*Stephen Snobelen, University of King’s College, “Isaac Newton, Pythagorean Style and the Esoteric/Exoteric Divide.”
Rob Iliffe, Imperial College, London, “Prospects for the Newton Project: An Integrated Research Resource for the Study of the Interconnectedness of Newton’s Literary Output.”
Chair: Larry Stewart, University of Saskatchewan.
Channels for Establishing Physical Organic Chemistry. (Haliburton Room)
Jerome A. Berson, Yale University, “Did the Montpellier Conference at the end of the 1940s Promote or Hinder the Development of Physical Organic Chemistry?”
Pierre Laszlo, Ecole polytechnique, “Neville Vincent Sidgwick’s Organic Chemistry of Nitrogen (1910) and Edwin S. Gould’s Mechanism and Structure in Organic Chemistry (1959): A Comparative Analysis.”
John D. Roberts, Caltech, “The Place of Physical Organic Chemistry in Elementary Organic Textbooks.”
Stephen L. Weininger, Worcester Polytechnic Institute, “Early British and American Textbooks in Physical Organic Chemistry : A Comparison Among Watson, Dewar, Ingold, Branch and Calvin, Remick and Gould.”
Chair: Pierre Laszlo, Ecole polytechnique.
Indexical Organisms: Exemplars and Biological Problems in the Nineteenth and Twentieth Centuries. (Seminar Room 4)
Ruthanna Dyer, York University, “George Allman (1812-1898): Protoplasm and the Individual.”
*James Elwick, University of Toronto, “Questions Incarnate: Exemplar Invertebrates and mid-century Victorian biology.”
Andrew Reynolds, University College of Cape Breton, “Amoebae as Exemplar Cells: the Protean Nature of Elementary Organisms.”
Luis Campos, Harvard University, “‘Secret of Life Unveiled!’: Popular Accounts and the Synthesis of Artificial Life.”
Commentator & Chair: Kenton Kroker, York University.
Latin America in the Circulation of Scientific Knowledge. (Scotiabank Room)
Laura Chazaro, El Colegio de Michoacán, Mexico, “Engagements and Disengagements: Medical Practices, Bodies and Instruments in Mexico, 1890-1915.”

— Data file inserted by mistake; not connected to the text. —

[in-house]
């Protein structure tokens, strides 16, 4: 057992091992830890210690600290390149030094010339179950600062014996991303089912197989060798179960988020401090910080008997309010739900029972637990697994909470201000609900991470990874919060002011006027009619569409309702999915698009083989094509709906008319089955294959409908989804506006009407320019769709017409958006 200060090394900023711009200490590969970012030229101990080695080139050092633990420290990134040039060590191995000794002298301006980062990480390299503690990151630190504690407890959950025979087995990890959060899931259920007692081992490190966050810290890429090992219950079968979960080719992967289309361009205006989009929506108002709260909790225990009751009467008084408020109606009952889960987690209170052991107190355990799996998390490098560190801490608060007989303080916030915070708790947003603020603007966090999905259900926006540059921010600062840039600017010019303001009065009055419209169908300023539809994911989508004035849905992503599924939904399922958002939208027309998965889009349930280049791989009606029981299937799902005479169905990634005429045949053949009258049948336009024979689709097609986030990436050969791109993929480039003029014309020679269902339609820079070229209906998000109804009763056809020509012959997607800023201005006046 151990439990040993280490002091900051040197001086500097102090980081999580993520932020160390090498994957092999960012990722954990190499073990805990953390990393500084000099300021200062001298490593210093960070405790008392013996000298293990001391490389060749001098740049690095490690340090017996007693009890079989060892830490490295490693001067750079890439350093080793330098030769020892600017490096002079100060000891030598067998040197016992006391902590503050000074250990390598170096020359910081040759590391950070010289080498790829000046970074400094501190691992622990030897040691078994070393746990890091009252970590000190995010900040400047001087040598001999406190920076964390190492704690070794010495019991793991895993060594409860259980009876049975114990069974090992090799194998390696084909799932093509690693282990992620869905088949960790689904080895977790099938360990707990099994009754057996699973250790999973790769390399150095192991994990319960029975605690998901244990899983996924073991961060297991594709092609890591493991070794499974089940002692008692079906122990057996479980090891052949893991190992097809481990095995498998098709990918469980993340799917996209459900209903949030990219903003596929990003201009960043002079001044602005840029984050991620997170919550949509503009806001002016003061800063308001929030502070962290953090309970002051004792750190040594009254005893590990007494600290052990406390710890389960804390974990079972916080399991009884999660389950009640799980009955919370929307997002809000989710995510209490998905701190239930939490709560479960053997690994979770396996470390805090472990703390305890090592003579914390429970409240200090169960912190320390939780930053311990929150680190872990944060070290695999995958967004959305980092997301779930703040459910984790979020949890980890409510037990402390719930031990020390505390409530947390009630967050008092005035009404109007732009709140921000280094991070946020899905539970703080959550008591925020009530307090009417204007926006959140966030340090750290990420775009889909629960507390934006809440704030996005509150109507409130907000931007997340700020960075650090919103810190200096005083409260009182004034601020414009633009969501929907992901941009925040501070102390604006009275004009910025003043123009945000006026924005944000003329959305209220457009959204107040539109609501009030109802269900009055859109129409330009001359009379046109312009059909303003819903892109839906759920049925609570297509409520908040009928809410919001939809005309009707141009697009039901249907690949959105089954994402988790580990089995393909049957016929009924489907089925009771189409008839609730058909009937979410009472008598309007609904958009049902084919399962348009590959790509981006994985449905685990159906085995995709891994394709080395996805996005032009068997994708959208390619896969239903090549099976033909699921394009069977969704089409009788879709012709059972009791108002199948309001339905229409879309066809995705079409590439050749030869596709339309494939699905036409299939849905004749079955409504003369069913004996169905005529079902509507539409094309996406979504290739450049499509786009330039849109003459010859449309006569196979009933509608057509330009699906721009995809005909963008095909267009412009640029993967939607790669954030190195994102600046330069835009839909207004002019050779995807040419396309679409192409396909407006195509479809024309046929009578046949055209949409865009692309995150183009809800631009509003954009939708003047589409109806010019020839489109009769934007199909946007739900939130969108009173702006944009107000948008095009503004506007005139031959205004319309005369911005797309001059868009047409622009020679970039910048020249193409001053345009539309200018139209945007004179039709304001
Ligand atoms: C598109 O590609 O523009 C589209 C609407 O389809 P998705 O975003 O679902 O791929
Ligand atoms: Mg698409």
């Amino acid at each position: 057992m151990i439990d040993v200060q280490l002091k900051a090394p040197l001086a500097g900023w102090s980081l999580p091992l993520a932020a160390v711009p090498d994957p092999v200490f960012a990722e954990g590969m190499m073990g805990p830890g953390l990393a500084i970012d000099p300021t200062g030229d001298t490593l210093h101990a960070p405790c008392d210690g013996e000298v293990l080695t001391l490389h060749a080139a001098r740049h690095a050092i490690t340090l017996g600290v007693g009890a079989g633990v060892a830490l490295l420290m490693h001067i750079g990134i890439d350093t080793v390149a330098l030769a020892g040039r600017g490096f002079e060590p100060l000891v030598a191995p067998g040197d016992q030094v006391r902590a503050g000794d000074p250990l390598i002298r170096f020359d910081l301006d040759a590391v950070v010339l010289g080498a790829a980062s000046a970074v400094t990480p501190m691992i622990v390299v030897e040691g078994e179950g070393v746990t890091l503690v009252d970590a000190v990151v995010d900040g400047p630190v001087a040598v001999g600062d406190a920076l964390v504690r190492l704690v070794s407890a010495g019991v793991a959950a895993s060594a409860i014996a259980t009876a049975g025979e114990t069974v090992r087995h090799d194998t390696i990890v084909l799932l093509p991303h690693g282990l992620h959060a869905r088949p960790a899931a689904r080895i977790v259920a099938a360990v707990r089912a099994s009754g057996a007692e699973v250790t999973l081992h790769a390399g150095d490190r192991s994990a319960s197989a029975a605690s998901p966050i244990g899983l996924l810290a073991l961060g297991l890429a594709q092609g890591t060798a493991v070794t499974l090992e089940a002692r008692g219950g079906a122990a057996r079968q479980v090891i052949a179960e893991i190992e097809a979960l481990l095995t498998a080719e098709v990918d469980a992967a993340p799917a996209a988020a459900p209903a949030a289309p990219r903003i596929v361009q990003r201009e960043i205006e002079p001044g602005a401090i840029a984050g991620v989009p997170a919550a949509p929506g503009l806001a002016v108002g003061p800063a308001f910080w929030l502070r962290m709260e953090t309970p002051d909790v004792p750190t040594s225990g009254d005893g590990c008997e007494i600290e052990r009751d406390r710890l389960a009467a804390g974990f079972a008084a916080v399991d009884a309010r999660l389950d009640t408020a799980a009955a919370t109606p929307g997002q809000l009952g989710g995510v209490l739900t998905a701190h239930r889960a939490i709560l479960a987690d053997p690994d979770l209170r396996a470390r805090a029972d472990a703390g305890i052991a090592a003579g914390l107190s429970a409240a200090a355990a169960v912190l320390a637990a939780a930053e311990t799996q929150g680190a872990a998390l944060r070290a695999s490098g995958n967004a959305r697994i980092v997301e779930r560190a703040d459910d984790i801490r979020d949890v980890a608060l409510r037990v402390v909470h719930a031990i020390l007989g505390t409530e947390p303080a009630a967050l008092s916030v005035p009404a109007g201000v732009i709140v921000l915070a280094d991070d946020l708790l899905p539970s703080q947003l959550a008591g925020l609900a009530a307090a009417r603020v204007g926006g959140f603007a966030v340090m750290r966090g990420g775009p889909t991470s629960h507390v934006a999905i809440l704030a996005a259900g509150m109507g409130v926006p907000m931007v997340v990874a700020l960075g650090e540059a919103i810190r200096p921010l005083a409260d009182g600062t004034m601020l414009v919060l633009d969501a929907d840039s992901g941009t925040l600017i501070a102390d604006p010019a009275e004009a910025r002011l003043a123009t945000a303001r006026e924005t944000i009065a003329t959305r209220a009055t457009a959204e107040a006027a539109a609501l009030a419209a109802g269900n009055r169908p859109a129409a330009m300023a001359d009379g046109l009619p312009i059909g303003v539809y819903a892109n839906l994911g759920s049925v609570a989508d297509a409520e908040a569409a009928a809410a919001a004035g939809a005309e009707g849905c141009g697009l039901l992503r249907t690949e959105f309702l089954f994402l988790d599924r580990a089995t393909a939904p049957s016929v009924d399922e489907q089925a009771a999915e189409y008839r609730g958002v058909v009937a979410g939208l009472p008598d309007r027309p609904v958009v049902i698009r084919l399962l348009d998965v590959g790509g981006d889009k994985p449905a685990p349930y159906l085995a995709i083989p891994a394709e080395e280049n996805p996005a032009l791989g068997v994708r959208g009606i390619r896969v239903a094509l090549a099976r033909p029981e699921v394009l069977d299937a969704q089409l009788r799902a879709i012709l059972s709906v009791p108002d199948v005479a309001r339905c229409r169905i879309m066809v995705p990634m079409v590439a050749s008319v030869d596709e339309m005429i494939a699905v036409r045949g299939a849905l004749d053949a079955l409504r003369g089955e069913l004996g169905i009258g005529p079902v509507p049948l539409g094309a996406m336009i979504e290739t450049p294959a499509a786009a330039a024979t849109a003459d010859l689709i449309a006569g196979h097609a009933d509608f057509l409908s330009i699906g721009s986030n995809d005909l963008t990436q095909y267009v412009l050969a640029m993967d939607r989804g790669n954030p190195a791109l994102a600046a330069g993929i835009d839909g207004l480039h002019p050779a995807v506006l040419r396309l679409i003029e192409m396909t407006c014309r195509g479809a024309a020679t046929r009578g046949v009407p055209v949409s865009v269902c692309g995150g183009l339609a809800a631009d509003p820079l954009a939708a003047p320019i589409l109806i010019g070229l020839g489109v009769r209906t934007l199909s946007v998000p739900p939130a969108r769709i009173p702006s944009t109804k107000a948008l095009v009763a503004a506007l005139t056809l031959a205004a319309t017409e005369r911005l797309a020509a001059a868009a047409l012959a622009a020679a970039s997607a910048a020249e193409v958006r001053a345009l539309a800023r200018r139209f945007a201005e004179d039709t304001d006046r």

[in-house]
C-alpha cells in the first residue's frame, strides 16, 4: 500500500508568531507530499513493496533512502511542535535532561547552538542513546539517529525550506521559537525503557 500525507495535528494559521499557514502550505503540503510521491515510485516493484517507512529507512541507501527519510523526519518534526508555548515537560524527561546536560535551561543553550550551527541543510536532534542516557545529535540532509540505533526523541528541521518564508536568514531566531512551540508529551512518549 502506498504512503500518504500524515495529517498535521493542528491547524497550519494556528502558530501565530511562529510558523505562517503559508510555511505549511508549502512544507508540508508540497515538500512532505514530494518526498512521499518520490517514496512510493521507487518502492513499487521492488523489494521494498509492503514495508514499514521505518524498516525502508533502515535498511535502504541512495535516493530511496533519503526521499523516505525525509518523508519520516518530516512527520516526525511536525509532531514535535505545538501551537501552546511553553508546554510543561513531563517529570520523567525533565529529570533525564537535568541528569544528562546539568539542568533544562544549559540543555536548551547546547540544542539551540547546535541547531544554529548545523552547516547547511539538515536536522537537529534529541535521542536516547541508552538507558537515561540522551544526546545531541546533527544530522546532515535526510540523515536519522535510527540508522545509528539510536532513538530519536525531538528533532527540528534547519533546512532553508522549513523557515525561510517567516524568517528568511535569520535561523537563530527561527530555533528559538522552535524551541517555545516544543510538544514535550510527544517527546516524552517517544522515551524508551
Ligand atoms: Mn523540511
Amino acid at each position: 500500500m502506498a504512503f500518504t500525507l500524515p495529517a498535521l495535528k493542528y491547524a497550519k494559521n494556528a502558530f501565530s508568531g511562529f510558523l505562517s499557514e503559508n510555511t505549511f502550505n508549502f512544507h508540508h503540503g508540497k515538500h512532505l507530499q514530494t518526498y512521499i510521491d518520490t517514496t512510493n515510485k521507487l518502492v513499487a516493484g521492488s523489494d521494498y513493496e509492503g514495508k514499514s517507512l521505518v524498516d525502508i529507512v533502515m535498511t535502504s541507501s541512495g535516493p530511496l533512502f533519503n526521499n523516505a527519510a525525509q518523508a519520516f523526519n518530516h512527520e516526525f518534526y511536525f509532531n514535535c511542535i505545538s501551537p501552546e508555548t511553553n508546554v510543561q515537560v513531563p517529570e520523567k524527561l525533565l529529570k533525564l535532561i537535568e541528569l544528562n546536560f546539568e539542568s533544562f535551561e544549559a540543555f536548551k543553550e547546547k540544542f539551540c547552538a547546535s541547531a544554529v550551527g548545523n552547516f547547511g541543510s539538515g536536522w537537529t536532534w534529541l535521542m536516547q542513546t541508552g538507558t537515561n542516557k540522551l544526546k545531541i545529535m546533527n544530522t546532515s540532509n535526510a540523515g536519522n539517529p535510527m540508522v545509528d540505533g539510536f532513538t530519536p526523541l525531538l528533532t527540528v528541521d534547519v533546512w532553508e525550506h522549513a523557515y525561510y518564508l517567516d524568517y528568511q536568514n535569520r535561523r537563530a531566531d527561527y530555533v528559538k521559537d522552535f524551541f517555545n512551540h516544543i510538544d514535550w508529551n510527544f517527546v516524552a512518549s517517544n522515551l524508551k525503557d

Shawn Mullet, Harvard University, “Philanthropy and Physics at the University of São Paulo.”
Dimitri Della Faille De Leverghem, Université du Québec à Montréal, “Representations of Latin America in North American Sociology (1945-1970).”
Chair: Lesley Cormack, University of Alberta.
Studies in the Sciences of the Enlightenment. (Archibald Room)
Eric Palmer, Allegheny College, “The Enlightenment in Process: Leibniz, Voltaire, and Noël Pluche.”
Adriana S. Benzaquén, Mount Saint Vincent University, “The Doctor, the Child, and the Mother: The Formation and Circulation of a Medical Science of Childhood in the European Enlightenment.”
Lucia Dacome, Wellcome Trust Centre, University College London, “Thickening Blood: The Display of Circulation in the Eighteenth Century.”
Chair: Barbara Finan, University of New Hampshire.
Physics and Its Interdisciplinary Connections. (KTS Lecture Hall)
Richard Noakes, University of Cambridge, “Making Physics Psychic: The New Physics and Audiences for the Occult in Britain, 1870-1920.”
Falk Mueller, University of Halle, “How Vacuum Travelled in the 19th Century or How Geissler, Hittorf and Crookes Met Virtually in Edison’s Workshop.”
Graeme Gooday, University of Leeds, “Recirculating the Electric Fluid: 20th Century Reappropriations
of Franklinian Theory.”
Helena M. Pycior, University of Wisconsin-Milwaukee, “Bridging Physics and Medicine: Marie Curie and the Medical Applications of X-rays and Radioactivity.”
Chair: Jaume Navarro, University of Cambridge and Universitat Autonoma de Barcelona.
Psychology in 20th-Century Culture. (Alumni Hall)
Ben Harris and Sara Amadon, University of New Hampshire, “Transatlantic Popular Psychology: The Americanization of Couéism in the 1920s.”
Henderikus J. Stam and René Van Hezewijk, University of Calgary and Open University, Netherlands, “Phenomenological Psychology in Europe and North America: The case of Johannes Linschoten and the Demise of the ‘Utrecht School’.”
Julien Prud’homme, Université du Québec à Montréal, “Une appropriation sélective et localisée. La circulation en milieu clinique des nouvelles catégories diagnostiques en thérapie du langage, 1985-2000.”
Chair: Michael Sokal, Worcester Polytechnic Institute.
FRIDAY 6 AUGUST
Mediators and Knowledge Networks in Late-Eighteenth-Century Imperial Experience. (Alumni Hall)
James Delbourgo, McGill University, “Double Agents: Knowledge and Knowledge-Producers in Atlantic Circulation.”
Kapil Raj, Ecole des Hautes Etudes en Sciences Sociales, Paris, “Indian Detours of British Geography: Putting James Rennell on the Map.”